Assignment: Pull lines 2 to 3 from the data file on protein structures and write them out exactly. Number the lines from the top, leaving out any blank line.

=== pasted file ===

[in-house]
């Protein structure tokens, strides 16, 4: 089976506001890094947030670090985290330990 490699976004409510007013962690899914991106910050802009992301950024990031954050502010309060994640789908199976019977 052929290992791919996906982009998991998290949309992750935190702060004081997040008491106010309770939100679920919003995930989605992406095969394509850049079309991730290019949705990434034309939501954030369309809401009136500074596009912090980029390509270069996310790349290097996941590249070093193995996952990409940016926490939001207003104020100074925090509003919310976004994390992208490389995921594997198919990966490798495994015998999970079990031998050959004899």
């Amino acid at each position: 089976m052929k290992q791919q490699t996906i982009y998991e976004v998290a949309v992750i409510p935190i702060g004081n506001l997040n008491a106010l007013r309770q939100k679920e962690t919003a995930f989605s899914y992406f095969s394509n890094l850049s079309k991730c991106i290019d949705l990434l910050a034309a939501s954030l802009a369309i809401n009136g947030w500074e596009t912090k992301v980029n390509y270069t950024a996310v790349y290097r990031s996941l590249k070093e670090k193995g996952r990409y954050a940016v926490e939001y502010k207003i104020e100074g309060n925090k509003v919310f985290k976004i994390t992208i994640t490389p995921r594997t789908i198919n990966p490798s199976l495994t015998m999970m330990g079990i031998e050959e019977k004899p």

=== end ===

């Protein structure tokens, strides 16, 4: 089976506001890094947030670090985290330990 490699976004409510007013962690899914991106910050802009992301950024990031954050502010309060994640789908199976019977 052929290992791919996906982009998991998290949309992750935190702060004081997040008491106010309770939100679920919003995930989605992406095969394509850049079309991730290019949705990434034309939501954030369309809401009136500074596009912090980029390509270069996310790349290097996941590249070093193995996952990409940016926490939001207003104020100074925090509003919310976004994390992208490389995921594997198919990966490798495994015998999970079990031998050959004899």
């Amino acid at each position: 089976m052929k290992q791919q490699t996906i982009y998991e976004v998290a949309v992750i409510p935190i702060g004081n506001l997040n008491a106010l007013r309770q939100k679920e962690t919003a995930f989605s899914y992406f095969s394509n890094l850049s079309k991730c991106i290019d949705l990434l910050a034309a939501s954030l802009a369309i809401n009136g947030w500074e596009t912090k992301v980029n390509y270069t950024a996310v790349y290097r990031s996941l590249k070093e670090k193995g996952r990409y954050a940016v926490e939001y502010k207003i104020e100074g309060n925090k509003v919310f985290k976004i994390t992208i994640t490389p995921r594997t789908i198919n990966p490798s199976l495994t015998m999970m330990g079990i031998e050959e019977k004899p």